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Need math function (or algorithm) for reducing fractions

Posted on 1998-04-19
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Last Modified: 2008-02-01
I need to find a C++ math library function for reducing fractions, but have not been able to find one. Is there one available? If not, can you help me with an algortihm to do this i.e. how to get an answer of 3/5 when the input was 6/10?
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Question by:englm
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Accepted Solution

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q2guo earned 150 total points
ID: 1162143
The following function is not the most efficient funciton for doing fraction reduction.  But its the only one I can come
up with in 2 minutes.

The argument d and n represent denominator and neminator respectively.


void Reduce(int &d, int &n) {
    for (int i = n/2; i > 1; i--) {
        if ( (n%i) == 0) {
            if ( (d%i) == 0) {
                 n = n / i;
                 d = d / i;
                 break;
            }
        }
    }
}
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Expert Comment

by:ozo
ID: 1162144
//Heres one Euclid came up with over 2 millennia ago
int gcd(int a,int b){
  while( b ){
    int c;
    c = a%b;
    a = b;
    b = c;
  }
  return a;
}

main(int argc,char *argv[]){
   int d,n,f;
   d = atoi(argv[1]);
   n = atoi(argv[2]);
   f = gcd(d,n);
   printf("%d/%d\n",d/f,n/f);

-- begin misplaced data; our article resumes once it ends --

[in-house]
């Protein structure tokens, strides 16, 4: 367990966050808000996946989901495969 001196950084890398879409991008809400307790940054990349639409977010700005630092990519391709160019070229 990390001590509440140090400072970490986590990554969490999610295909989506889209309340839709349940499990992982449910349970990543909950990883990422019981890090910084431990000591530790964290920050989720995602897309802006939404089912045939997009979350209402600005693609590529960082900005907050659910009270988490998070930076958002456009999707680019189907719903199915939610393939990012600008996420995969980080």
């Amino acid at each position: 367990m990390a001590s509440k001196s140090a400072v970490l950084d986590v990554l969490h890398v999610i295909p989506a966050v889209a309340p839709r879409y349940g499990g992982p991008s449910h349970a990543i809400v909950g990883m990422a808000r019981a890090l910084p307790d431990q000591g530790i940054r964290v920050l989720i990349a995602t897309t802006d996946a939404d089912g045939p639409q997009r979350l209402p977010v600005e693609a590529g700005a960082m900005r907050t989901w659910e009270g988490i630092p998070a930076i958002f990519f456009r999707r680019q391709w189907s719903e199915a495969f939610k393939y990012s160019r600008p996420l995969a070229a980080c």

}

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Expert Comment

by:ozo
ID: 1162145
(If n was supposed to represent the numerator, I think I got my variable names backwards)

But it looks like Reduce(4,4) will only reduce to 2/2
and Reduce(4,-4) seems to have an even worse problem.
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LVL 2

Expert Comment

by:Ready4Dis
ID: 1162146
Why (q2guo) do you start at n/2? Shouldn't you check to see which is heigher?  What if the fraction is 10/2.? It will return 10/2 which can be 5/1...
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Expert Comment

by:q2guo
ID: 1162147
Ready4Dis, I assumed that the fraction is a pure one, meaning that the numerator is always smaller that the denominator.
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Expert Comment

by:ozo
ID: 1162148
Then if n is assumed to be smaller than d, shouldn't you have started with d/2?
(I think that's what confused my labels:-) fortunately, the gcd approach doesn't depend such assumptions.
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Expert Comment

by:q2guo
ID: 1162149
ozo: why would you start with d/2?  Since n is smaller than d
all i(s) between d/2 and n/2 are just extra work.
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Expert Comment

by:ozo
ID: 1162150
Given a fraction like 2/10, with the numerator 2 smaller than the denominator 10,
starting i=n/2 i.e. i=1 will fail to reduce it to 1/5
(with a fraction like 10/2, since n=10 and d=2, i=n/2 would start at 5, so Reduce(2,10) would find (10/2)/(2/2) = 5/1)

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Expert Comment

by:q2guo
ID: 1162151
Ok, here is the function again

void Reduce(int &d, int &n) {
        int temp = (d >= n ? d : n);
        for (int i = temp; i > 1; i--) {
            if ( (n%i) == 0) {
                if ( (d%i) == 0) {
                     n = n / i;
                     d = d / i;
                     break;
                }
            }
        }
}
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LVL 84

Expert Comment

by:ozo
ID: 1162152
Still has a problem with -10/2
Here's my (Euclid's) function again with the variables renamed:

int gcd(int a,int b){
  while( b ){
    int c = a%b;
    a = b;
    b = c;
  }
  return a;
}

main(int argc,char *argv[]){
   int n,d,i;
   n = atoi(argv[1]);
   d = atoi(argv[2]);
   i = gcd(n,d);
   printf("%d/%d\n",n/i,d/i);
}


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